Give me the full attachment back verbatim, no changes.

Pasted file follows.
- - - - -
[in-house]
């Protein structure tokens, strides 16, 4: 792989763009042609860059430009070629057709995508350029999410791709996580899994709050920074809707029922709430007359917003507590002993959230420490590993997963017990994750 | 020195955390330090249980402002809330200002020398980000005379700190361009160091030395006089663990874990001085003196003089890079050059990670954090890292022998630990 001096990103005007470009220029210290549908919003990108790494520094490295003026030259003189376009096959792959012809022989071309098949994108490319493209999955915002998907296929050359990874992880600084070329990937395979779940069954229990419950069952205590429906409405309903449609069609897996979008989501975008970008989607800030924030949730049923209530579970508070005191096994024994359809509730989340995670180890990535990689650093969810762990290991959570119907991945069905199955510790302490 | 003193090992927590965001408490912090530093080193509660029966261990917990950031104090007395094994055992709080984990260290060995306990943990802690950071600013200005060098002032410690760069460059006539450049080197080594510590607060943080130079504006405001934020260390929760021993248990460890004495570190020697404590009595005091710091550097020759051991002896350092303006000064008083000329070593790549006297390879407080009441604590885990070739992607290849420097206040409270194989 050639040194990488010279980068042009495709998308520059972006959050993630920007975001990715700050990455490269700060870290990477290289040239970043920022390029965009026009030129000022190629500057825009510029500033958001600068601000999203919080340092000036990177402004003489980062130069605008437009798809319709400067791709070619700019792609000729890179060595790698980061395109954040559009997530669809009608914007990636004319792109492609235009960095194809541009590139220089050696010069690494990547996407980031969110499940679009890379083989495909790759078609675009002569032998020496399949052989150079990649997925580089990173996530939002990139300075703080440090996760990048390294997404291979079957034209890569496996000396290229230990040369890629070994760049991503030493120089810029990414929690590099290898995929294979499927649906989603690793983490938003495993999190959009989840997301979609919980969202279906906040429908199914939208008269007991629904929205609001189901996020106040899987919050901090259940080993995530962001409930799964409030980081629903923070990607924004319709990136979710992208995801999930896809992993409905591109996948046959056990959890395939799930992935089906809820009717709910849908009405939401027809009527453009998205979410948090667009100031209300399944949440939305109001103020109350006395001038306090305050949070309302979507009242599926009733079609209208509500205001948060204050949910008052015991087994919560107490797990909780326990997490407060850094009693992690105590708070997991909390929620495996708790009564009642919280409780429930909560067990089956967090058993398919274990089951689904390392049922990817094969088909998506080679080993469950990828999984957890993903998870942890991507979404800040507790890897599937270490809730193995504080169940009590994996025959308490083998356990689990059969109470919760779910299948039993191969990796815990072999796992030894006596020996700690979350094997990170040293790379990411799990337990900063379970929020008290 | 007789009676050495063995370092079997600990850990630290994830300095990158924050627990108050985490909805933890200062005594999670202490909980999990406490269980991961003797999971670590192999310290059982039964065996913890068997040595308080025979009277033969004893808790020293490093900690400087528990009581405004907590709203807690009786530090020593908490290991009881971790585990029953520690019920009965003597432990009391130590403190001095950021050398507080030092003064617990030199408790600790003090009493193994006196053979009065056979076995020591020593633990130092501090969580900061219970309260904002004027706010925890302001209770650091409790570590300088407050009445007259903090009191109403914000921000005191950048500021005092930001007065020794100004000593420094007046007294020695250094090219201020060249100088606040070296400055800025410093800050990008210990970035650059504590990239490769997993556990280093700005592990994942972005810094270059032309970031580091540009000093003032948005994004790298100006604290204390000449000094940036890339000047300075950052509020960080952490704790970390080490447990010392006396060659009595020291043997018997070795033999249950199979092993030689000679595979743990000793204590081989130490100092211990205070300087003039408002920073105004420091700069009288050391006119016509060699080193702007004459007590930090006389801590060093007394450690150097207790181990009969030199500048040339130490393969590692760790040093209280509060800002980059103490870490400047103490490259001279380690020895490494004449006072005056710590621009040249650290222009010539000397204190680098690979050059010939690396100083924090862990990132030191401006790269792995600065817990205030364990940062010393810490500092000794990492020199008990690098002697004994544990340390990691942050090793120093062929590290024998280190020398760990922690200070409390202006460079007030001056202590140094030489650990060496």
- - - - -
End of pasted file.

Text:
[in-house]
């Protein structure tokens, strides 16, 4: 792989763009042609860059430009070629057709995508350029999410791709996580899994709050920074809707029922709430007359917003507590002993959230420490590993997963017990994750 | 020195955390330090249980402002809330200002020398980000005379700190361009160091030395006089663990874990001085003196003089890079050059990670954090890292022998630990 001096990103005007470009220029210290549908919003990108790494520094490295003026030259003189376009096959792959012809022989071309098949994108490319493209999955915002998907296929050359990874992880600084070329990937395979779940069954229990419950069952205590429906409405309903449609069609897996979008989501975008970008989607800030924030949730049923209530579970508070005191096994024994359809509730989340995670180890990535990689650093969810762990290991959570119907991945069905199955510790302490 | 003193090992927590965001408490912090530093080193509660029966261990917990950031104090007395094994055992709080984990260290060995306990943990802690950071600013200005060098002032410690760069460059006539450049080197080594510590607060943080130079504006405001934020260390929760021993248990460890004495570190020697404590009595005091710091550097020759051991002896350092303006000064008083000329070593790549006297390879407080009441604590885990070739992607290849420097206040409270194989 050639040194990488010279980068042009495709998308520059972006959050993630920007975001990715700050990455490269700060870290990477290289040239970043920022390029965009026009030129000022190629500057825009510029500033958001600068601000999203919080340092000036990177402004003489980062130069605008437009798809319709400067791709070619700019792609000729890179060595790698980061395109954040559009997530669809009608914007990636004319792109492609235009960095194809541009590139220089050696010069690494990547996407980031969110499940679009890379083989495909790759078609675009002569032998020496399949052989150079990649997925580089990173996530939002990139300075703080440090996760990048390294997404291979079957034209890569496996000396290229230990040369890629070994760049991503030493120089810029990414929690590099290898995929294979499927649906989603690793983490938003495993999190959009989840997301979609919980969202279906906040429908199914939208008269007991629904929205609001189901996020106040899987919050901090259940080993995530962001409930799964409030980081629903923070990607924004319709990136979710992208995801999930896809992993409905591109996948046959056990959890395939799930992935089906809820009717709910849908009405939401027809009527453009998205979410948090667009100031209300399944949440939305109001103020109350006395001038306090305050949070309302979507009242599926009733079609209208509500205001948060204050949910008052015991087994919560107490797990909780326990997490407060850094009693992690105590708070997991909390929620495996708790009564009642919280409780429930909560067990089956967090058993398919274990089951689904390392049922990817094969088909998506080679080993469950990828999984957890993903998870942890991507979404800040507790890897599937270490809730193995504080169940009590994996025959308490083998356990689990059969109470919760779910299948039993191969990796815990072999796992030894006596020996700690979350094997990170040293790379990411799990337990900063379970929020008290 | 007789009676050495063995370092079997600990850990630290994830300095990158924050627990108050985490909805933890200062005594999670202490909980999990406490269980991961003797999971670590192999310290059982039964065996913890068997040595308080025979009277033969004893808790020293490093900690400087528990009581405004907590709203807690009786530090020593908490290991009881971790585990029953520690019920009965003597432990009391130590403190001095950021050398507080030092003064617990030199408790600790003090009493193994006196053979009065056979076995020591020593633990130092501090969580900061219970309260904002004027706010925890302001209770650091409790570590300088407050009445007259903090009191109403914000921000005191950048500021005092930001007065020794100004000593420094007046007294020695250094090219201020060249100088606040070296400055800025410093800050990008210990970035650059504590990239490769997993556990280093700005592990994942972005810094270059032309970031580091540009000093003032948005994004790298100006604290204390000449000094940036890339000047300075950052509020960080952490704790970390080490447990010392006396060659009595020291043997018997070795033999249950199979092993030689000679595979743990000793204590081989130490100092211990205070300087003039408002920073105004420091700069009288050391006119016509060699080193702007004459007590930090006389801590060093007394450690150097207790181990009969030199500048040339130490393969590692760790040093209280509060800002980059103490870490400047103490490259001279380690020895490494004449006072005056710590621009040249650290222009010539000397204190680098690979050059010939690396100083924090862990990132030191401006790269792995600065817990205030364990940062010393810490500092000794990492020199008990690098002697004994544990340390990691942050090793120093062929590290024998280190020398760990922690200070409390202006460079007030001056202590140094030489650990060496």